For the same period last year, the company lost $45.4 million, or $5.28 per share.

Net sales were $23.7 million compared to $40.1 million for the fourth quarter of 2001.

For the year, net income before an extraordinary gain was $2 million, or 10 cents per share, compared to a net loss of $73.6 million, or $8.55 per share a year ago. Sales for the year fell to $117.6 million from $129.9 million.

Income reflected an extraordinary gain of $25 million resulting from forgiveness of indebtedness.

“This pivotal year marks the completion of our transition to a new, focused consumer products company concentrating on infant bedding, blankets, bibs and accessories, and on luxury hand-woven home decor,” said E. Randall Chestnut, chairman, president and CEO. “Fiscal 2002 was a very challenging year. We moved our corporate headquarters to Gonzales, LA, restructured our debt and re-engineered our company into a smaller one that outsources most of our manufacturing.”

Frisby expects flat revenues for year

WINSTON-SALEM, NC — Frisby Technologies, Inc. said it expects revenues for the year to be flat compared to 2001.

The company, which makes climate control materials, said during its annual stockholders meeting that it is in negotiations with certain stockholders for new debt financing to fund certain specific working capital needs. Frisby added that it is seeking additional financing to fund core strategic initiatives in the second half of the year.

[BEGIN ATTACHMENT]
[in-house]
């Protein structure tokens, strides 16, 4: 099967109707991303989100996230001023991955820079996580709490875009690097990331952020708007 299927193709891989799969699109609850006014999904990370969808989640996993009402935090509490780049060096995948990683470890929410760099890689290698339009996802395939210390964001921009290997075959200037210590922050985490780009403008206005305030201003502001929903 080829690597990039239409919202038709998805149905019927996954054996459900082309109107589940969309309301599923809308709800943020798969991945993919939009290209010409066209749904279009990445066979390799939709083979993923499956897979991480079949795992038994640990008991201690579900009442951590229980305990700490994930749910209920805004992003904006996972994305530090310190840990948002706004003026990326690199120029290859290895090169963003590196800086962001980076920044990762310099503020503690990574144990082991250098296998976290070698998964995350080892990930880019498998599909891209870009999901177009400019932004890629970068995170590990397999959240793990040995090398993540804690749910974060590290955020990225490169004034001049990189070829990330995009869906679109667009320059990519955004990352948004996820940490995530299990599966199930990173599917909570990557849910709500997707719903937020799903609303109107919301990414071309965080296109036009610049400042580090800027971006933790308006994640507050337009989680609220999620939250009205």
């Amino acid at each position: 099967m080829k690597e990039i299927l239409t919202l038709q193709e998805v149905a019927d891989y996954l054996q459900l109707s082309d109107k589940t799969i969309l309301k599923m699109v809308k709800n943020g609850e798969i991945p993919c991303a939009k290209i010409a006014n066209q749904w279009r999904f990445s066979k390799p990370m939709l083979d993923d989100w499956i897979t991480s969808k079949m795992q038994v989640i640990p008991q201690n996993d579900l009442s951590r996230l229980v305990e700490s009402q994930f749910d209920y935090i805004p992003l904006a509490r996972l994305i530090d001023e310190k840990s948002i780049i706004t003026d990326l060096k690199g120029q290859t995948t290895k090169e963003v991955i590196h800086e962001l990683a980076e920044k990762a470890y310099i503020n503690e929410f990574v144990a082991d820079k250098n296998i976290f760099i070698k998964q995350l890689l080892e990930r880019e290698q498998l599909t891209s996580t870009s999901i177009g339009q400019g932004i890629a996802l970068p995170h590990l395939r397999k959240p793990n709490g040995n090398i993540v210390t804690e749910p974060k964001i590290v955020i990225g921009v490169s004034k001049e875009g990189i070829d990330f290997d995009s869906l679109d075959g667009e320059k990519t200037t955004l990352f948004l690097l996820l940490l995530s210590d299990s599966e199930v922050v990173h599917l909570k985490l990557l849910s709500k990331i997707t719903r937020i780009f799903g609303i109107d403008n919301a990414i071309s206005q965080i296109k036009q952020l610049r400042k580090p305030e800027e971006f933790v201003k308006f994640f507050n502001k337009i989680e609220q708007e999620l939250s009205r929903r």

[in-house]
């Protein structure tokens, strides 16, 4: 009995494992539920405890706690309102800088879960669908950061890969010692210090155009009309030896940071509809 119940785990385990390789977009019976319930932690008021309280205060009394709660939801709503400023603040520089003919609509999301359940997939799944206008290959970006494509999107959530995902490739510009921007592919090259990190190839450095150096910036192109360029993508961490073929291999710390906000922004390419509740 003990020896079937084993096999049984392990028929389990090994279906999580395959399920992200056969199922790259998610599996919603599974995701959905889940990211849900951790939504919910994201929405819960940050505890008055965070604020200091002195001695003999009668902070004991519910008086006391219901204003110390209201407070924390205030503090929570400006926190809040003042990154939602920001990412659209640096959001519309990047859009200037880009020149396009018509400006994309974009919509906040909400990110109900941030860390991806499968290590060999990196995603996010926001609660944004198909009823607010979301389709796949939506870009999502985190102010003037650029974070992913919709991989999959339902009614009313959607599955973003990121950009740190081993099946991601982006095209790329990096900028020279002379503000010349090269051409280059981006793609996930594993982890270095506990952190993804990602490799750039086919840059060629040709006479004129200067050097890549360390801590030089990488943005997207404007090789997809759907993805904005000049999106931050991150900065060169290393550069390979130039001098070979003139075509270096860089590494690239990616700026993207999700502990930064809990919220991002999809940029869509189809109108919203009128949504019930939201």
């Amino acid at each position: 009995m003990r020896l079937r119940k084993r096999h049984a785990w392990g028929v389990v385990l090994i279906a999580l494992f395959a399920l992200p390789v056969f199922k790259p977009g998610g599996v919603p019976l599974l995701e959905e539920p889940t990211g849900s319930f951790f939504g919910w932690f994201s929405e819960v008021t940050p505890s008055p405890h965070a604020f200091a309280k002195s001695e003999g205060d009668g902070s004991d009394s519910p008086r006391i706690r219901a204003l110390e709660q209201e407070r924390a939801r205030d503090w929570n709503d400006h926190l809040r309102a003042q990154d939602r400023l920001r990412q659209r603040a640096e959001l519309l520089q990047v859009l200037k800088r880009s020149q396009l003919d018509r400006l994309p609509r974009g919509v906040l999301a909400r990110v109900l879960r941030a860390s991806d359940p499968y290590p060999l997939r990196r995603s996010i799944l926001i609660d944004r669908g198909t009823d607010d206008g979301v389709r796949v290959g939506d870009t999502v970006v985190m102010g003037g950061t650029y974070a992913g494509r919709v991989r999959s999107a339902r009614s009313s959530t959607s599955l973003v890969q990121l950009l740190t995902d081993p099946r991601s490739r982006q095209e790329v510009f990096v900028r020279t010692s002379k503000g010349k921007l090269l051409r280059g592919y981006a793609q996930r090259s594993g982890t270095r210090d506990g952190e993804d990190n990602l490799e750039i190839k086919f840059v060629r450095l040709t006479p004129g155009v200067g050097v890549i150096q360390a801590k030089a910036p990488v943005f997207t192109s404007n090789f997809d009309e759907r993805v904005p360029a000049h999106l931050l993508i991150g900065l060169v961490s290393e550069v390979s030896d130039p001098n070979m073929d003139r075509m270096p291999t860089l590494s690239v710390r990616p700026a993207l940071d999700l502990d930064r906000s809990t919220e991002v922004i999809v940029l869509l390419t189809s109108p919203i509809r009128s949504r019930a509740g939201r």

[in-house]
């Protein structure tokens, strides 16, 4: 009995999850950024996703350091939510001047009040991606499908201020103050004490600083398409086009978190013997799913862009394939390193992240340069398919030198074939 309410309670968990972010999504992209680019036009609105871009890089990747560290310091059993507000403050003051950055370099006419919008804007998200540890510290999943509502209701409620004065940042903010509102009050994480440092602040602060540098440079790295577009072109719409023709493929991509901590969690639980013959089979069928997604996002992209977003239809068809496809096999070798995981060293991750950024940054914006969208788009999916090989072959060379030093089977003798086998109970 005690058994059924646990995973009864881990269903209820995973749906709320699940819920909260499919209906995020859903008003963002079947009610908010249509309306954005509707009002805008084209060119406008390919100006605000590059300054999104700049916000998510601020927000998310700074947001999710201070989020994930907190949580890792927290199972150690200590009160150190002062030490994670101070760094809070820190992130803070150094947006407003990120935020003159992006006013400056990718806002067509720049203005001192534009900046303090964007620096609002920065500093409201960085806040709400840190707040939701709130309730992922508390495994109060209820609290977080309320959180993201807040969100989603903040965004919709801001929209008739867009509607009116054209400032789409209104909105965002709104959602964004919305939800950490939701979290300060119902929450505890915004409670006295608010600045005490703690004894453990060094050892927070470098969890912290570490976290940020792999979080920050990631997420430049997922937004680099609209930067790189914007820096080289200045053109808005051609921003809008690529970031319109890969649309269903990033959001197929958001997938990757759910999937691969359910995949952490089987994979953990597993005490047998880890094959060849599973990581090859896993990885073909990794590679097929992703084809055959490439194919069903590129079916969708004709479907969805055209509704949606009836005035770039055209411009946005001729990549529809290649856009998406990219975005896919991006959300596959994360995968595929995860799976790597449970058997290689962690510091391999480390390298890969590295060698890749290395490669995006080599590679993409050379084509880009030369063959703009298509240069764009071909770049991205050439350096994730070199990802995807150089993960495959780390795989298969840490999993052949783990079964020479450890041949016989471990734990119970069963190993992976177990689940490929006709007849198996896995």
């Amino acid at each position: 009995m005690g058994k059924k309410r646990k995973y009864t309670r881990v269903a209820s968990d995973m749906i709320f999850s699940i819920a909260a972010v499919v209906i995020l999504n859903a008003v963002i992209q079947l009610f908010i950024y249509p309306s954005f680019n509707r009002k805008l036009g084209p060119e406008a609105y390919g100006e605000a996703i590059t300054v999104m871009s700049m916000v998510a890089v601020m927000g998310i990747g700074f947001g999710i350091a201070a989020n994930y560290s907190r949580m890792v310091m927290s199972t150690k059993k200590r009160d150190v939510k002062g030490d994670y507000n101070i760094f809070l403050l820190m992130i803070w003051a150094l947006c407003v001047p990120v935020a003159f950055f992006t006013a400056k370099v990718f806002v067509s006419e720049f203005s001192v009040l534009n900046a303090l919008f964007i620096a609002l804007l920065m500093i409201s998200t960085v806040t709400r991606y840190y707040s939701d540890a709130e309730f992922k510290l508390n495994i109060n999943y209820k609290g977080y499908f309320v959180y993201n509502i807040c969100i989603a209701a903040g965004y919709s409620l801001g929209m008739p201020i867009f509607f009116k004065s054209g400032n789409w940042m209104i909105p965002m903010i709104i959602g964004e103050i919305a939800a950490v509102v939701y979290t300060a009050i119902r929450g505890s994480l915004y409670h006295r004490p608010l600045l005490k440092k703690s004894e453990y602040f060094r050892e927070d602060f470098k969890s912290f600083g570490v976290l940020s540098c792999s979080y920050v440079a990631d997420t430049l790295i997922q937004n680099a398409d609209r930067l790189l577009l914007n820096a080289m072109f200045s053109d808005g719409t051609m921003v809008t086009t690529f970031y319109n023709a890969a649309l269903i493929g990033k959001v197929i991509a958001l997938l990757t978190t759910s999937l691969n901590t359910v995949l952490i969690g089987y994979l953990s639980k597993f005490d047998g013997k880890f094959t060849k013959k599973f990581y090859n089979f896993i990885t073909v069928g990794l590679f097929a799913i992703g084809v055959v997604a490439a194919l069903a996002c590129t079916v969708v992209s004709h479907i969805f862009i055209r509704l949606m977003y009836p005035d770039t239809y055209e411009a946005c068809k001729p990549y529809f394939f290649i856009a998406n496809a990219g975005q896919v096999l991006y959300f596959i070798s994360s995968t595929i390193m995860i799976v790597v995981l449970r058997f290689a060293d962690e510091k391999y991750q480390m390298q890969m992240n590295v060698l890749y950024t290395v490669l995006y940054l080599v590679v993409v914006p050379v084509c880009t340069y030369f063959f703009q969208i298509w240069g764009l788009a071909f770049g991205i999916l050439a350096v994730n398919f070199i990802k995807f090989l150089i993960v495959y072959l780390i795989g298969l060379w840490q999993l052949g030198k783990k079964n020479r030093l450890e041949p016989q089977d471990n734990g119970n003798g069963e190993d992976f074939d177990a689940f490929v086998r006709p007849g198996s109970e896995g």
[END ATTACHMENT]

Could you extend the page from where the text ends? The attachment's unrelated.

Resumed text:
Frisby also said it is exploring strategic initiatives to reduce production cost across the entire product range, particularly costs associated with its Thermasorb® thermal additives. If successful, the company said it expects that significant improvements in operating profit margin can be realized.

At the meeting, stockholders re-elected Greg Frisby, Jeffry Frisby, Duncan Russell, Robert C. Grayson, Robert E. Gregory, Alex Rosenzweig and Carlo Tunioli to its board.

Natural fibers

Week of June 24, 2002

Ads to target young women

NEW YORK — Cotton Incorporated has unveiled its first multi-magazine consumer print campaign and companion Web site as part of its ongoing effort to reach women ages 18 to 34.

The campaign, which will initially consist of six print ads, will break in a range of consumer magazines, beginning in the August issues, and will deliver more than 280 million total impressions during the initial four-month launch period.

“Cotton Incorporated is always looking for the best way to communicate with the consumer about the benefits of cotton,” says, J. Berrye Worsham, president and CEO. “We’ve had great success with The Fabric of Our Lives™ TV commercials, and now we think we’ve discovered a strong way to translate that message to print.”

Although Cotton Incorporated has participated in advertorial programs with magazines such as Martha Stewart Living, Good Housekeeping and Reader’s Digest, the new campaign marks the beginning of a consistent effort to engage consumers in a more personal way, Worsham said. Magazines are an efficient vehicle to reach the important 18-34 female target audience, he added.